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The Commander, Navy Region Southeast (CNRSE) Family Readiness Program hosted phase II of an Emergency Family Assistance Center (EFAC) exercise aboard NAS Jacksonville July 17. The training was the second installment of a three-phase exercise designed to test the regions ability to establish and sustain EFAC operations in the days and weeks following the landfall of a hurricane. Phase I, conducted on May 30, involved more than 30 Fleet and Family Support Center (FFSC) representatives from NAS Jacksonville, Naval Station (NS) Mayport and Naval Submarine Base (NSB) Kings Bay, as well as installation and training officers and emer gency management personnel from all three bases. Phase II incorporated a vari ety of additional base organizations, such as the Navy-Marine Corps Relief Society, Navy Legal Service Office, Navy Gateway Inns and Suites, base housing and many others. This training is vital because its not a matter of if one of our installations will be affected by a hurricane, its a matter of when, said Rear Adm. John Scorby Jr., commander, Navy Region Southeast. Our ability to bring togeth er multiple organizations and people to work as a cohesive unit is crucial to our recovery efforts in this kind of scenario, and I think training like this has a huge impact on our ability to respond when the real thing does happen. The EFAC exercise is essentially a continuation of the regions HURREX 2013, that tested the regions hurricane preparedness through a sce nario involving multiple, simulated storms that made landfall near installations throughout the Southeast Region. While HURREX focused on pre-land fall preparations, the EFAC exercise focused on the recov ery phase of disaster response. In this scenario, NS Mayport and NSB Kings Bay residents were evacuated prior to land fall and each base suffered extensive flooding as the simulated storm passed. Afterward, FFSC person nel from all three participat ing bases worked with emer gency management, training personnel and other installa tion departments to estab lish an EFAC on board NAS Jacksonville. Phase II of this exercise had a lot more moving pieces due to the fact that we brought in a variety of additional agen cies to participate, said Carol Lucius, CNRSE Family Readiness Program work and family life coordinator. To incorporate all these different people into this exer cise is invaluable because we will be working together in the event of a real disaster and establishing roles, responsibilities and relationships is cru cial. After a real disaster, the EFAC would function as a hub for FFSC case workers and emergency response personnel to provide a wide range of support services for affected fam ily members. According to Lucius, much of that support is managed through the Navy Family Accountability and Assessment System (NFAAS). After a disaster, people can go into the Needs Assessment portion of NFAAS and specify what they need, then our case managers can go in and see what those needs are. We will then call them back and get them the appropriate resourc es, she said. Although NFAAS is one of the primary methods for EFAC personnel to assess needs after a disaster, it is not the only one. People can also come direct ly to the EFAC for assistance, Lucius added. Circumstances can change very quickly in the days and weeks following a hurricane, so our recovery efforts need to be flexible and our services have to be adjusted accordingly, Lucius said. Its important for us to identify exactly who we need to have in the EFAC based on what peoples needs are. The EFAC is not staffed with only FFSC personnel, but there are a lot of other organizations involved, such as chaplains, medical, legal, housing and a long list of others. Part of this exercise is to establish a clearer picture of what resources we are likely to need in the EFAC at different times in the recov ery process. After an actual hurricane, EFAC personnel would also coordinate with a number of civilian agencies and local officials in order to get people the help they need. Lucius said most people who seek help are in need of food, shelter, clothes or some other physical need, which makes it important to conduct this kind of exercise in order to be better prepared for recovery efforts when a real-world scenario occurs. The nature of an emergency or crisis event is that of unpredictability, she said. However, even though things will inevitably hap pen that we dont necessarily expect, we still need to have a plan in place so that our people are confident in themselves, confident in their leadership and confident in the plan. Lucius said training like this is essential for preparing emergency management and FFSC personnel for an actual event, but it is equally as important for family members and dependents to know what to do in the event of an emergency. They really need to know about NFAAS. They need to know that it is essential for them to have their personal contact information updated in NFAAS so that when a disaster strikes, they can be contacted and they know how to contact somebody for help, she said. While phase II of the exercise included about 30 more par ticipants than phase I, phase III of the exercise will expand even further and will include a number of civilian agencies and organizations, includ ing the Federal Emergency Management Agency, Salvation Army and others. Sailors, dependents and government civilians can log into NFAAS at https://navyfam ily.navy.mil where they can update their contact informa tion, report their status or submit a needs assessment. Family Readiness Program conducts emergency response exercise JAX AIR NEWS, NAS JACKSONVILLE, Thursday, July 25, 2013 5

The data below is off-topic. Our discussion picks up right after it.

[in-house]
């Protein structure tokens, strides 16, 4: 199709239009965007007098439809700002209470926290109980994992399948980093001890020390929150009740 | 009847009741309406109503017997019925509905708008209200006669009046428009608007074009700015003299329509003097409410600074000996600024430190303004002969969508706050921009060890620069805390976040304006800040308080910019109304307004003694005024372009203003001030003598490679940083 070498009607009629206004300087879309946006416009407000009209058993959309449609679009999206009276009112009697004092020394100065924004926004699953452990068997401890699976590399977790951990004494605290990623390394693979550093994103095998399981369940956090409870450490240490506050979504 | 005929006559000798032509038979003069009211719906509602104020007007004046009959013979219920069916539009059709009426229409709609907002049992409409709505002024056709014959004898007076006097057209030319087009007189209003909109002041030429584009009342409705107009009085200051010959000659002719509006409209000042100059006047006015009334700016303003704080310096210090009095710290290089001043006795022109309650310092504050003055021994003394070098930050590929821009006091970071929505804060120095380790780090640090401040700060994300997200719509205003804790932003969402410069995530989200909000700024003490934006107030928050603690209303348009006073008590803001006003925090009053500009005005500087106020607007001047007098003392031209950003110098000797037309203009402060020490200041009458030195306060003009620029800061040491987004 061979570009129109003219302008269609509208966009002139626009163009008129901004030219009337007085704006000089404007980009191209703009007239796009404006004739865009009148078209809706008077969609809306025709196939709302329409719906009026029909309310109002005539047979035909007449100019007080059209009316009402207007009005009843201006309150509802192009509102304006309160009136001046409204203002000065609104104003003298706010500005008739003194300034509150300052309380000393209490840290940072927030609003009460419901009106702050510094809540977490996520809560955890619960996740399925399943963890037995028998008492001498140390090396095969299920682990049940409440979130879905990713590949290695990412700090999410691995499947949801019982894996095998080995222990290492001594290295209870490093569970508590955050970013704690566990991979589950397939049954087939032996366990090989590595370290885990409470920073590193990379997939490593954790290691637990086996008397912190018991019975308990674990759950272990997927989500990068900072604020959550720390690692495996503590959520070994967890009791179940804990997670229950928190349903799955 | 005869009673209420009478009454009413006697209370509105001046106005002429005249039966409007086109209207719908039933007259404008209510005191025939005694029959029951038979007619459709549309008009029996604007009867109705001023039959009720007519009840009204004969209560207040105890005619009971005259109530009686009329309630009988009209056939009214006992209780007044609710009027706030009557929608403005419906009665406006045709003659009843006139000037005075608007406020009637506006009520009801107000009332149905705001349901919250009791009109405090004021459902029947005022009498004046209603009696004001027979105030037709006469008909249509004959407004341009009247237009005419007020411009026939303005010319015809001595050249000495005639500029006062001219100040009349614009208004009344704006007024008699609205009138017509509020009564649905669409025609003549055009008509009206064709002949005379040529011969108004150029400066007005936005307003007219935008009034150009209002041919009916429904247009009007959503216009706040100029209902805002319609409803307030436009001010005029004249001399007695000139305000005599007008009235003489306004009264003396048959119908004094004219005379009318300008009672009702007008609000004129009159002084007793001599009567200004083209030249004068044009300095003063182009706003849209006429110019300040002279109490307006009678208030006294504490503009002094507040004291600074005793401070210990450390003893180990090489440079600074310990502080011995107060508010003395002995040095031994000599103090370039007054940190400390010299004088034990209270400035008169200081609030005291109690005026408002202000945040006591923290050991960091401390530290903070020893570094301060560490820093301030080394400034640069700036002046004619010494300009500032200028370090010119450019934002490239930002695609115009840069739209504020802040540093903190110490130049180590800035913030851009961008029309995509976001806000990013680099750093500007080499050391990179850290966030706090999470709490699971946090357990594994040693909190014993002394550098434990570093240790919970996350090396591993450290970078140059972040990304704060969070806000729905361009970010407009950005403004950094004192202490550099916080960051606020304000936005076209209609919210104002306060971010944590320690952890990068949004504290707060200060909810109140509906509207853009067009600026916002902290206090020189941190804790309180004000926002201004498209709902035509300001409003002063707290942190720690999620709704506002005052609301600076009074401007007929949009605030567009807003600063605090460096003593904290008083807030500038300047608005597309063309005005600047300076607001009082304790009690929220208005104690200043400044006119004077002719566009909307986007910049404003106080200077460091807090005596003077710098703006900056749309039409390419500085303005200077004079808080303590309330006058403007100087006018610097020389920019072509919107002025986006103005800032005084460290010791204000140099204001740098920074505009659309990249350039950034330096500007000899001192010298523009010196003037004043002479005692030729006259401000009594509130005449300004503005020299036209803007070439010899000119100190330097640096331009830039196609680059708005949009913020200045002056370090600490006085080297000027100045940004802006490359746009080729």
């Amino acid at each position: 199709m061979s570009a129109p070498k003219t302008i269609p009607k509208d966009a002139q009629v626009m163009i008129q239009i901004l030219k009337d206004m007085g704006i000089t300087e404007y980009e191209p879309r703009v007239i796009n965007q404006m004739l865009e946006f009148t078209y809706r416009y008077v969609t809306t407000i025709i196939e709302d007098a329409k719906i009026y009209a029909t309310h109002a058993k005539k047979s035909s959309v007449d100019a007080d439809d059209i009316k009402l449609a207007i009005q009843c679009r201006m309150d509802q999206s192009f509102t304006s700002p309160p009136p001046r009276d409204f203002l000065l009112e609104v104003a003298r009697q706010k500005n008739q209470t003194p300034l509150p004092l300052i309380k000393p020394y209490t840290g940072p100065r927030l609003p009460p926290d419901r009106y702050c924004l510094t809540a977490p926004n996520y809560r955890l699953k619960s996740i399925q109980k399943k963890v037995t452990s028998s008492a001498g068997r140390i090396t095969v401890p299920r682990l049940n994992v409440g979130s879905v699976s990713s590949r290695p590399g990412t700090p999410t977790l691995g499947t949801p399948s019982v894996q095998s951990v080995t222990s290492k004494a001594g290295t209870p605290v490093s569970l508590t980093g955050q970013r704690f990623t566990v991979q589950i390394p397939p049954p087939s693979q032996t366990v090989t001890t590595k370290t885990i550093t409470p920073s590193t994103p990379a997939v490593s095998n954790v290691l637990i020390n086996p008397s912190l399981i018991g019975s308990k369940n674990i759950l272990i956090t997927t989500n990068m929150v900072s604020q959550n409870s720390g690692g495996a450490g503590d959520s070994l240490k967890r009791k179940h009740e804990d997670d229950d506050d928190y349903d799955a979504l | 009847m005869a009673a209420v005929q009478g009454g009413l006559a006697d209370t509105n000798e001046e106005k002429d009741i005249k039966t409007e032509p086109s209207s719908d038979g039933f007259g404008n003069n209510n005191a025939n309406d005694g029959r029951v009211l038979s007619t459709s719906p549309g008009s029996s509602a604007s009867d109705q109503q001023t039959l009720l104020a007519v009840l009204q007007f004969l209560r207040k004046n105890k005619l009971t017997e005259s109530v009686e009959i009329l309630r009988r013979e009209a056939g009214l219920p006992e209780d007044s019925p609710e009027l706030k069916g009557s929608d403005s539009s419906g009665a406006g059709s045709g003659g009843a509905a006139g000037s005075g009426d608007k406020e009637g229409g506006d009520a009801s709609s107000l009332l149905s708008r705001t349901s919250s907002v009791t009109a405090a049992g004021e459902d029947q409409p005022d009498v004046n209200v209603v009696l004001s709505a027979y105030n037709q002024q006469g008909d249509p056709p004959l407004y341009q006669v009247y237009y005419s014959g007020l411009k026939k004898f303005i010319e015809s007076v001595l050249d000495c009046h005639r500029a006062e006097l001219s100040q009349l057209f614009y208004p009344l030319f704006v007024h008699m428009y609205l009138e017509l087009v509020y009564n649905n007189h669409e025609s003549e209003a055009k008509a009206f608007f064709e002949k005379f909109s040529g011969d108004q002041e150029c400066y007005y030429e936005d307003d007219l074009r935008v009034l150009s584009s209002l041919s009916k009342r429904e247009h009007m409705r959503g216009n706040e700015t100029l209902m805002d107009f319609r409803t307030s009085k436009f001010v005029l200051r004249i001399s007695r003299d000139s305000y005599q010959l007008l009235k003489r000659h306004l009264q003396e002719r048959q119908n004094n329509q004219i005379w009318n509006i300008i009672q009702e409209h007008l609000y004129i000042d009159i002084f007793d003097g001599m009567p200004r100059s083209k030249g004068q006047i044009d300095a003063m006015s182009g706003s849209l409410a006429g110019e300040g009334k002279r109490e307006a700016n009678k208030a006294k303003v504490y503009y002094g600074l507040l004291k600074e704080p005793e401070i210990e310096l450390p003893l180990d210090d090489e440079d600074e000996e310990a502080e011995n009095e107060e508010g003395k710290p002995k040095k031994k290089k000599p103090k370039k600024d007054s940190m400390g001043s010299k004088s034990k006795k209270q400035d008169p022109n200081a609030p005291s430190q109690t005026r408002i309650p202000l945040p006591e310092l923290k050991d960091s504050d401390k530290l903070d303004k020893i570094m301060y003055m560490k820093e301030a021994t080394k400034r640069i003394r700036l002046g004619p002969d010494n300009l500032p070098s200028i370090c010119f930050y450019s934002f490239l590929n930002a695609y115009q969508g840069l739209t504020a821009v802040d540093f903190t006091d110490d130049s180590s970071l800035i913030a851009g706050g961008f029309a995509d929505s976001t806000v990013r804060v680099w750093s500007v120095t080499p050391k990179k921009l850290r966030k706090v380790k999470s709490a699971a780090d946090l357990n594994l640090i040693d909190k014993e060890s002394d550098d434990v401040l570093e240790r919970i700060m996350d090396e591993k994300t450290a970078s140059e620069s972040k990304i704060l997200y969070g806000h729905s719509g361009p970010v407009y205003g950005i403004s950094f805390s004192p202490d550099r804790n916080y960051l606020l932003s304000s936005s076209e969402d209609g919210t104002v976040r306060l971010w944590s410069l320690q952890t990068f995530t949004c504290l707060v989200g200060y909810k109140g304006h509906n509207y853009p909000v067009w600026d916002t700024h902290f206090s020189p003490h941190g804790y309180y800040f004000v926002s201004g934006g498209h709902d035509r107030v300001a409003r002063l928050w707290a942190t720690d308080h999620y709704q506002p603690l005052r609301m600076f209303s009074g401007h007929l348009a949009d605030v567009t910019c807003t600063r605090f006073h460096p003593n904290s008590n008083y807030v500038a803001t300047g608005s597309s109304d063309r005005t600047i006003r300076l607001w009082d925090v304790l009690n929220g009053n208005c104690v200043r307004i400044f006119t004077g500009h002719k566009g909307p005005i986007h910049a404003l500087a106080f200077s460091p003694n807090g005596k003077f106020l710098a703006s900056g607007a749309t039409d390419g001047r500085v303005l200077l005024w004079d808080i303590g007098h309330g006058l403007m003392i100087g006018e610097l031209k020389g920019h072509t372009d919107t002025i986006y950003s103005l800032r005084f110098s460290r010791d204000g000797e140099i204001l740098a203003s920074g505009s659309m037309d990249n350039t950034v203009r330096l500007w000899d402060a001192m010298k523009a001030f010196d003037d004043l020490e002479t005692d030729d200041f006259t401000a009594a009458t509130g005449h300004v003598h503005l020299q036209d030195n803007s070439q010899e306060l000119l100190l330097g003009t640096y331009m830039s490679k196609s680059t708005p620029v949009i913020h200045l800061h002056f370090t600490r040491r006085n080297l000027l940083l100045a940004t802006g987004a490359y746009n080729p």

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6 JAX AIR NEWS, NAS JACKSONVILLE, Thursday, July 25, 2013 Sea Cadets gain experience from NAS Jax sailorsFifty-one U.S. Naval Sea Cadets and adult volunteers from various divi sions, squadrons and battalions in the Southeast, reported to NAS Jax for annual training July 1-14 to help youths gain knowledge and experience through hands-on training. The cadets, ages 13-17, spent the week working at various locations at NAS Jax, including the Flight Line Caf, NAS Jax Fire Department, Air Traffic Control Tower, Fleet Readiness Center Southeast Power Plants Division, and Basic Airman Training at VP-16 All cadets were required to complete a two-week boot camp, located at vari ous places across the country, before they could report to NAS Jax for their advanced training program. I have been working with the Sea Cadet program for more than 18 years, and having participated in other youth programs, I can honestly say that our program is the best around, said U.S. Naval Sea Cadet Corps (NSCC) Regional Director 6-2 Lt. Cmdr. June Tillet. What other program allows young folks the opportunity to experience the U.S. Navy and other services so close up and personal? Ive seen cadets grow up from 11 years old to full adulthood and I am amazed at the transformation. Our cadets develop into responsible, stable adults due to the outstanding support of the Navy and our dedicated adult volunteers who spend countless hours mentoring and training, said Tillet. Our track record speaks for itself in that 65 percent of our cadets join the military and they arrive at recruit train ing and Officer Candidate School with a good understanding of what is expected of them and how they need to perform. NSCC not only benefits our cadets and leaders, it benefits our country as well. Six cadets spent two weeks at the Flight Line Caf and learned essential culinary skills that included proper food prepa ration, baking and cooking techniques. They also assisted Navy culinary specialists at the food service line. My favorite part about this job is preparing the meals, said Sea Cadet Theodore Owens. I have learned a lot so far about how to handle and stow food. I am learning to work with other people, added Sea Cadet Alex Long. I really enjoyed working in the bakery. Sea Cadet Leader Lt. j.g. Kathy DOrlando said, As adults, we can men tor the students and teach them military bearing, that also helps them in their daily life skills. These Sea Cadets make life-long friends. The program helps them learn new skills and preps them for their future careers. Twenty cadets were selected to work at Jacksonville Navy Metro Fire and Emergency Services. Divided into two groups, they learned either basic fire fighting knowledge that involved both hose and ladder training, or first responders training, that included sce narios of first and second injury assess ments and backboard training. Sea Cadet Jon-Michael Borzeka stat ed, The firefighting training is impor tant because it gives us an opportunity to experience what it is like to be a fire fighter and to see if it would be a career path we may pursue. The Sea Cadet program provides many other opportunities for hands-on learning as well. The primary reason this program is beneficial for the cadets is because theyre figuring out the careers they may want to pursue. They learn real skills, such as EMT, that they can apply to their lives. We provide basic knowledge they can use daily, said Sea Cadet Leader Lt. j.g. Mark Theroux. They learn the fundamentals of fire hazards and avoid them to prevent fires. The cadets are also trained in CPR, he added. Four cadets chose to spend the week at the NAS Jax Air Operations Control Tower where they learned the ins and outs about communicating with aviators and vectoring aircraft in the radar room. This is my second year doing this, said Sea Cadet Jesse Moniz. Its a cool job. It has been great observing the air traffic controllers (AC) and learning about all their special equip ment. The ACs set a good example of how to stay calm under pressure, he added. The NSCC Program is open to youths ages 13-17 who have a desire to learn about the Navy, Marines and Merchant Marine. Members drill at their local units weekly or monthly during the year and are given the opportunity to partici pate in advanced training during school breaks at various locations around the country.